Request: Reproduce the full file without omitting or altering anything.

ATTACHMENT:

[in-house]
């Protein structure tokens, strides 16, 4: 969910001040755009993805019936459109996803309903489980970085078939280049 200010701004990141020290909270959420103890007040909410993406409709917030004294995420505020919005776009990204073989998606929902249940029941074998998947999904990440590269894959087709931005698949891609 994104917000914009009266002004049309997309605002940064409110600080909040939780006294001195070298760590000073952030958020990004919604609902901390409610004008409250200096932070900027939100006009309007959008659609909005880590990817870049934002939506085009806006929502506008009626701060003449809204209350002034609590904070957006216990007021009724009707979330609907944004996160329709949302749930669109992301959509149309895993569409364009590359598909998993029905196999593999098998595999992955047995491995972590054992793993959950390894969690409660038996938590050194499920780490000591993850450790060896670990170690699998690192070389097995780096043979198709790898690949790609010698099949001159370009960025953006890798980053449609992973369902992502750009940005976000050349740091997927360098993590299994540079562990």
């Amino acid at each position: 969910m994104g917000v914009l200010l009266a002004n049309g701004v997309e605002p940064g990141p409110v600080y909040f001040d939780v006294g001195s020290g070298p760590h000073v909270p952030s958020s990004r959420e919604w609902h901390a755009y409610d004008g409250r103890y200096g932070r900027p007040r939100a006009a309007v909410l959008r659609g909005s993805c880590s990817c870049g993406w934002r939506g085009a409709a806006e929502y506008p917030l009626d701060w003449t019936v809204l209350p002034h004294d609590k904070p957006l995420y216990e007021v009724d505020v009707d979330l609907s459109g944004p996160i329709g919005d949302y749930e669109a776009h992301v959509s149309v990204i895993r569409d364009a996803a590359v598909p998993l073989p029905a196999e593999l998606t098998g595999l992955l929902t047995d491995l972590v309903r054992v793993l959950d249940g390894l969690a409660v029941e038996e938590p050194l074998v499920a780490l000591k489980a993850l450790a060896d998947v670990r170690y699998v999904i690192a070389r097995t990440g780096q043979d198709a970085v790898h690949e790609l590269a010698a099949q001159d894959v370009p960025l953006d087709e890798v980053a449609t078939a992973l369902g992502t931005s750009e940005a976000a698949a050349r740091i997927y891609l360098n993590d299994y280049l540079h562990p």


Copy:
[in-house]
């Protein structure tokens, strides 16, 4: 969910001040755009993805019936459109996803309903489980970085078939280049 200010701004990141020290909270959420103890007040909410993406409709917030004294995420505020919005776009990204073989998606929902249940029941074998998947999904990440590269894959087709931005698949891609 994104917000914009009266002004049309997309605002940064409110600080909040939780006294001195070298760590000073952030958020990004919604609902901390409610004008409250200096932070900027939100006009309007959008659609909005880590990817870049934002939506085009806006929502506008009626701060003449809204209350002034609590904070957006216990007021009724009707979330609907944004996160329709949302749930669109992301959509149309895993569409364009590359598909998993029905196999593999098998595999992955047995491995972590054992793993959950390894969690409660038996938590050194499920780490000591993850450790060896670990170690699998690192070389097995780096043979198709790898690949790609010698099949001159370009960025953006890798980053449609992973369902992502750009940005976000050349740091997927360098993590299994540079562990």
């Amino acid at each position: 969910m994104g917000v914009l200010l009266a002004n049309g701004v997309e605002p940064g990141p409110v600080y909040f001040d939780v006294g001195s020290g070298p760590h000073v909270p952030s958020s990004r959420e919604w609902h901390a755009y409610d004008g409250r103890y200096g932070r900027p007040r939100a006009a309007v909410l959008r659609g909005s993805c880590s990817c870049g993406w934002r939506g085009a409709a806006e929502y506008p917030l009626d701060w003449t019936v809204l209350p002034h004294d609590k904070p957006l995420y216990e007021v009724d505020v009707d979330l609907s459109g944004p996160i329709g919005d949302y749930e669109a776009h992301v959509s149309v990204i895993r569409d364009a996803a590359v598909p998993l073989p029905a196999e593999l998606t098998g595999l992955l929902t047995d491995l972590v309903r054992v793993l959950d249940g390894l969690a409660v029941e038996e938590p050194l074998v499920a780490l000591k489980a993850l450790a060896d998947v670990r170690y699998v999904i690192a070389r097995t990440g780096q043979d198709a970085v790898h690949e790609l590269a010698a099949q001159d894959v370009p960025l953006d087709e890798v980053a449609t078939a992973l369902g992502t931005s750009e940005a976000a698949a050349r740091i997927y891609l360098n993590d299994y280049l540079h562990p």